E4X (ECMAScript for XML) is a Javascript syntax extension and a runtime to manipulate XML. It was promoted by Mozilla but failed to become mainstream and is now deprecated. JSX was inspired by E4X. In this article, I'm going to go over all the features of E4X and explain the design decisions behind JSX.

Historical Context

E4X has been created in 2002 by John Schneider. This was the golden age of XML where it was being used for everything: data, configuration files, code, interfaces (DOM) ... E4X was first implemented inside of Rhino, a Javascript implementation from Mozilla written in Java.

At the time, a very common operation was to transform XML documents into other XML documents, especially in the Java world. The two major ways to do that were either XSLT or the DOM API. Both those technologies suffer from very bad reputation as they are very tedious to work with.

Since then, the Javascript landscape evolved and the assumptions E4X was developed under do not hold true anymore. JSON has now largely replaced XML to represent data and JSON can be manipulated natively within Javascript. Libraries like jQuery made DOM searching, filtering and basic manipulation a lot easier thank to CSS selectors.

Creating a DOM structure is the only major problem that is still not properly solved. Current solutions involve creating a different "templating" language language (Mustache, Jade), creating a poor man's DSL (MagicDOM) or to use HTML modified with special attributes (Angular). This is the problem JSX is trying to solve.

The Good Parts

XML syntax is particularly good at expressing interfaces. Many people (including myself) have tried to create pure Javascript libraries that have a syntax similar to XML but none of them look really good.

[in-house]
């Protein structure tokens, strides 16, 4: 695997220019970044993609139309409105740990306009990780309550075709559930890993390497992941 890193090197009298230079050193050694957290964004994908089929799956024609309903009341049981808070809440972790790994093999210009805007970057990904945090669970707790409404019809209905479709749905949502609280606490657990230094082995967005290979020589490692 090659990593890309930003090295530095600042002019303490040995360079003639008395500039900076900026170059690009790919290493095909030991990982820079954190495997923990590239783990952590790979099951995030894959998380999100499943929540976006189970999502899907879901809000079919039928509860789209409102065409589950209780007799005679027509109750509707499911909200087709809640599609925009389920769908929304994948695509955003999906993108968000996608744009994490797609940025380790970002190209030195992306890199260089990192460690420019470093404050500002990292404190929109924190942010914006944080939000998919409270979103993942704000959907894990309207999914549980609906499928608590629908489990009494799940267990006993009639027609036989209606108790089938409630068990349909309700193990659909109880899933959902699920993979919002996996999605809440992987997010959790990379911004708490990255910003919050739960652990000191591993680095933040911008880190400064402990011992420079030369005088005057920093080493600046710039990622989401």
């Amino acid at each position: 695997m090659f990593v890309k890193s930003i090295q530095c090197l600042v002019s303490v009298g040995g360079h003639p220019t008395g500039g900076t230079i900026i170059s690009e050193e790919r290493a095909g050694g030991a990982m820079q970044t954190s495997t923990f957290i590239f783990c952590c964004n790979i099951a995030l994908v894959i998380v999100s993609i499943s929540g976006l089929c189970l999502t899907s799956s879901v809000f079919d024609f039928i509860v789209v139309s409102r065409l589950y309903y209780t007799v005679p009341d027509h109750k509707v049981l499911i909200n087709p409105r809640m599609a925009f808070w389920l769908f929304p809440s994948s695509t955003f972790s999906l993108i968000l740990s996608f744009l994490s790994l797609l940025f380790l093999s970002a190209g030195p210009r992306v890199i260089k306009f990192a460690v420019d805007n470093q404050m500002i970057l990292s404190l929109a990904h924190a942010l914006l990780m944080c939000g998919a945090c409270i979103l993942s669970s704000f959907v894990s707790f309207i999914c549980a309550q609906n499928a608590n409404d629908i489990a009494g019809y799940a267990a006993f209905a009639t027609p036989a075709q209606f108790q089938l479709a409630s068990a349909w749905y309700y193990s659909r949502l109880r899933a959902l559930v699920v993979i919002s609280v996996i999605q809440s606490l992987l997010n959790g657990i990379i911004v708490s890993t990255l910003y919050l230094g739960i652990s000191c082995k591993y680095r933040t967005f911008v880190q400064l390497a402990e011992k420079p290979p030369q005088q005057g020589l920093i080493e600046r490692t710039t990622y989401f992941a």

With E4X, you can write XML within Javascript like this:

var header =
    <h1><a href="/">Vjeux</a></h1>
    <h2>French Web Developer</h2>

The real power of E4X comes from the interpolation mechanism. You can write Javascript expressions within {}. This lets you write dynamic HTML.

var links = [
  {name: 'Talks & Written Reports', url: '/reports'},
  {name: 'Contact', url: '/contact/'}
var body =
    <div class="left_nav">
      <input type="text" name="search" />
      <h2>About Me</h2>
      <ul>{section.elements.map(function(element) {
        var isActive = element.url == window.location;
        return <li class={isActive ? 'active' : ''}>
          {isActive ?
            element.name :
            <a href={element.url}>{element.name}</a>

This example shows that this simple construct coupled with Javascript can solve what templates have been designed to.

  • partials: header has been defined somewhere else and the resulting DOM node is just being included. In this case header was just a variable but I could as easily have used a function call to create it.
  • lists: The result of the interpolation can be a Javascript array. In order to create it, you can use the default map, filter, or any Javascript library that manipulate arrays (like Underscore for example).
  • conditions: Again, I don't need a special syntax here, Javascript already has the ternary operator. For more complex conditions you can call a function that will contain if/then/else statements.
  • nesting: Within an interpolated block, you can write XML in which you can use another interpolated block, and so on ... With templates you can only do that one level, if you have a problem that requires you to have more, then you have to go back to string concatenation.

The XML notation and the extremely powerful interpolation mechanism have been re-used as is in JSX. Now let's see the other parts of E4X that didn't work so well and what JSX does to address them.

XML Objects

While the XML object looks and behaves in a similar way to a regular JavaScript object, the two are not the same thing. E4X introduces new syntax that only works with E4X XML objects. The syntax is designed to be familiar to JavaScript programmers, but E4X does not provide a direct mapping from XML to native JavaScript objects; just the illusion of one.


The major use case of XML within Javascript is to write HTML tags. Unfortunately, what E4X generates is not a DOM node. In order to use it to generate DOM nodes, you've got to do a conversion phase not provided by default.

The second use case of XML is to represent data. In Javascript world, this use case is already being fulfilled by JSON. E4X only supports strings as a data type where Javascript objects can contain numbers, booleans, functions ...